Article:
In a Dutch village in about 1930, a tearaway youth, Rob, attends a recital organised by his father the mayor, and given by a visiting organist whose name – Albert Schweitzer – means nothing to him.
Rob has distinguished himself through daredevil stunts, such as climbing onto the roof of a moving train, and through his defiance of his father, a former officer in the East Indies whom he nevertheless loves. To his surprise, the philanthropist Schweitzer's accounts of Africa appeal to something very deep in him.
Not that Rob turns suddenly virtuous. A wild episode with a girl and a motorbike crowns his career of social unacceptability. So he leaves the Netherlands, not for philanthropic activity but for South Africa, and opportunities for enterprise. He does not succeed, but prefers the course of adventure over the demands of humdrum existence.
Besides, for all his hard man's lifestyle – whoring, dog-races, casino-going – he feels the pains inherent in existence. The exquisitely done story in this novel's first chapter, of his friendship with the black African boy who assists him down a goldmine, tells us this all-important truth. Rob's life, not merely in Africa but in the hellish theatre of the Second World War, amounts to a distorted reflection of Schweitzer's.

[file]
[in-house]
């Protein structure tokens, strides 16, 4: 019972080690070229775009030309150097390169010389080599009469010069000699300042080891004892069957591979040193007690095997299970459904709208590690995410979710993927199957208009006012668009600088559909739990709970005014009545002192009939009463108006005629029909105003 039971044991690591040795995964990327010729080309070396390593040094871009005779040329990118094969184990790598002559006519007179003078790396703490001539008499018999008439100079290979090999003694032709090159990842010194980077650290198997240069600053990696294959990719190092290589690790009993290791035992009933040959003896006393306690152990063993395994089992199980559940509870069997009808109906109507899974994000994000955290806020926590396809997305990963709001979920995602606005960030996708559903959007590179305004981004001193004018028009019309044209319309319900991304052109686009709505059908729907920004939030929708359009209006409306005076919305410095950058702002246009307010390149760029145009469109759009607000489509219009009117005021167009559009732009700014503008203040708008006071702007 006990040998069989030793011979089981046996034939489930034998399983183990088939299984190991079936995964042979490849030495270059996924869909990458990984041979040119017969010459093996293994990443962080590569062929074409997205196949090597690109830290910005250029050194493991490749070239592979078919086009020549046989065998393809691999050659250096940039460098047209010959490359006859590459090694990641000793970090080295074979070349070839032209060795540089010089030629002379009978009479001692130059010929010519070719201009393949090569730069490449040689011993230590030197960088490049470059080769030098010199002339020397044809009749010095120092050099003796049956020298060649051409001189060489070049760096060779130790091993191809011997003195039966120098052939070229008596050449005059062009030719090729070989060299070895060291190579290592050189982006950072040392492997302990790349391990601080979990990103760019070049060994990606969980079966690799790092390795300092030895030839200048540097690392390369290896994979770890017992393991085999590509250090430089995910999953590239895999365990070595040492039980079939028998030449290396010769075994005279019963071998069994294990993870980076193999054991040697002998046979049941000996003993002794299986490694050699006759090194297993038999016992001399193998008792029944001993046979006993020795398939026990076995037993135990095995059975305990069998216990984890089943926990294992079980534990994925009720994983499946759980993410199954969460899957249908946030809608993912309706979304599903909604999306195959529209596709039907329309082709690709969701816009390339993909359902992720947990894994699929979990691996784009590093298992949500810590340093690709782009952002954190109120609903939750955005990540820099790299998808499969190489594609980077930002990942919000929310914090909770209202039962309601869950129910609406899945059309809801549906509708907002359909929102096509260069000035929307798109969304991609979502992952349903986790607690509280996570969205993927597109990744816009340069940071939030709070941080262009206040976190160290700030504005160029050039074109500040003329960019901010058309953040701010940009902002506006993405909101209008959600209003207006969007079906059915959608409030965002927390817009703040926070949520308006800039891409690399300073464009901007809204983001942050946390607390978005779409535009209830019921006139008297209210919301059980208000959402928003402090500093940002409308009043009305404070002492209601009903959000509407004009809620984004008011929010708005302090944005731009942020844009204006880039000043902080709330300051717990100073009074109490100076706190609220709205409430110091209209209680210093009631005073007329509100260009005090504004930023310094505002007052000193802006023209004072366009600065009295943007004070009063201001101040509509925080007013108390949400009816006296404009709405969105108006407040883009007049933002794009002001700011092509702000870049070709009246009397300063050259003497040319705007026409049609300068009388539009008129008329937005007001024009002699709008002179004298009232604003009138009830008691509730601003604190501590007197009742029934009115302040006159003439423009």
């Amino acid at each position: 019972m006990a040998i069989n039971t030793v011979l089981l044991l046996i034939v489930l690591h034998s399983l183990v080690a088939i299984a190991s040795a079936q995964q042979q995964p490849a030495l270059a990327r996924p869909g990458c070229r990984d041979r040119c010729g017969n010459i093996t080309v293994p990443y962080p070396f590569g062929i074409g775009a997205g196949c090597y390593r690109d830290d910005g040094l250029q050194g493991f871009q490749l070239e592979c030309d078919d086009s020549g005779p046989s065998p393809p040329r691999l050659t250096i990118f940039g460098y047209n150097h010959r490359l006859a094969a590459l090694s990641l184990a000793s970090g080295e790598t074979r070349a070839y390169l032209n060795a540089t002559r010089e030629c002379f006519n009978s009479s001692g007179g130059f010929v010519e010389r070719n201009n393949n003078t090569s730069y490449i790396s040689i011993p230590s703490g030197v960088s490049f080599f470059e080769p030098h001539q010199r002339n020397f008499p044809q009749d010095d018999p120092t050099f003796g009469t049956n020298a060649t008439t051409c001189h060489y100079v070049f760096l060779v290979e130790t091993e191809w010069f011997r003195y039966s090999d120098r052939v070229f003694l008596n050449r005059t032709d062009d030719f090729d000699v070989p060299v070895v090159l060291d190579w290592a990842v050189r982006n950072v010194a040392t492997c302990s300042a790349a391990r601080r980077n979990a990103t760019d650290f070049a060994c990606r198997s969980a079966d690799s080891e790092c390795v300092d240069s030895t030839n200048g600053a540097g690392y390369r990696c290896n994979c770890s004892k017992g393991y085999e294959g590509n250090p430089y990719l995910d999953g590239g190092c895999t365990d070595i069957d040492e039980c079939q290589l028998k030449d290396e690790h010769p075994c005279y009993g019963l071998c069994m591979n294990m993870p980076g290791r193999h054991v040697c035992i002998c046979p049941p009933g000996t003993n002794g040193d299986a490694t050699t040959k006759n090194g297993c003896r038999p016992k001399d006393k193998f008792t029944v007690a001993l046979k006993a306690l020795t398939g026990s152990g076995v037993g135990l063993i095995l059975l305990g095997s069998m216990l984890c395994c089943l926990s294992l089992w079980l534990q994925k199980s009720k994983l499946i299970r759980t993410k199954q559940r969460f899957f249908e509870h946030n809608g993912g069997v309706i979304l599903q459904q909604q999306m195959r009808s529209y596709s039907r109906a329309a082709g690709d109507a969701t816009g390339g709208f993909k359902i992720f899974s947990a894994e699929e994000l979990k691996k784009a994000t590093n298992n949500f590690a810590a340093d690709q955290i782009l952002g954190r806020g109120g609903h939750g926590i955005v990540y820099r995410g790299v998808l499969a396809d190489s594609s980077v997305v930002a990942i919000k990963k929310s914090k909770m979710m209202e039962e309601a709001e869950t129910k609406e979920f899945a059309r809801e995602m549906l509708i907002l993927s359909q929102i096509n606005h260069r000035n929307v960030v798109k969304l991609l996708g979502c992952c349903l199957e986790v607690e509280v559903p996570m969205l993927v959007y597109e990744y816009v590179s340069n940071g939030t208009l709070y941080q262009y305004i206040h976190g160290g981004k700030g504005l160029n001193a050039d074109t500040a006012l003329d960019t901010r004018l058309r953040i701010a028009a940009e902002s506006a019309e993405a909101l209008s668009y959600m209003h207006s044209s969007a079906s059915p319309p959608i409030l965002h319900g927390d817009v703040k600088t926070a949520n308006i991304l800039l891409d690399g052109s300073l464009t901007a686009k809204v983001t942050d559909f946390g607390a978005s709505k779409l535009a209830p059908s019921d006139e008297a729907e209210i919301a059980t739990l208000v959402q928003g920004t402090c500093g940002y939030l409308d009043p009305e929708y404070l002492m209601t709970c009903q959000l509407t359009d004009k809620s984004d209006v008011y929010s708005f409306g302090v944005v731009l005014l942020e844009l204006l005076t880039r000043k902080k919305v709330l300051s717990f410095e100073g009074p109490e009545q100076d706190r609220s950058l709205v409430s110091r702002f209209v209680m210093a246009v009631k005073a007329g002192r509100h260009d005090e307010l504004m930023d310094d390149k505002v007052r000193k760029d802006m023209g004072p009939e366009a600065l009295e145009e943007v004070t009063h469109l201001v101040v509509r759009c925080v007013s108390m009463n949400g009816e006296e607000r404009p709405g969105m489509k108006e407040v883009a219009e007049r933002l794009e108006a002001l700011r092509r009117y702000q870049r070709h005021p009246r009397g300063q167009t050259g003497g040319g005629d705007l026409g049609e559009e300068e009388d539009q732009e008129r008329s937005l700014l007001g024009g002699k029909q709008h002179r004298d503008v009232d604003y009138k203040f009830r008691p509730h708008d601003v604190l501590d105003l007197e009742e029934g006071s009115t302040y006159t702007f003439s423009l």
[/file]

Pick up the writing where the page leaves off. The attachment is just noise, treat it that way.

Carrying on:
He shares the latter's disregard for convention. We watch him endure capture by the Japanese, followed by the appalling slavery of the Burma Road. During his most extreme tests, "the past was a dark, shapeless sludge. The future was unthinkable ... Only the moment mattered." His earlier Dutch years haunt him and he finds a friend, Guus, with whom he can share them. But Guus and he are tragically separated.
Translated by Sam Garrett, this is a novel of extraordinary power and moral beauty, executed with a poet's intricate artistry. Between its opening and closing departures, we proceed according to some deep psychic logic, ever further into a life not well-lived but, even so, strangely exemplary.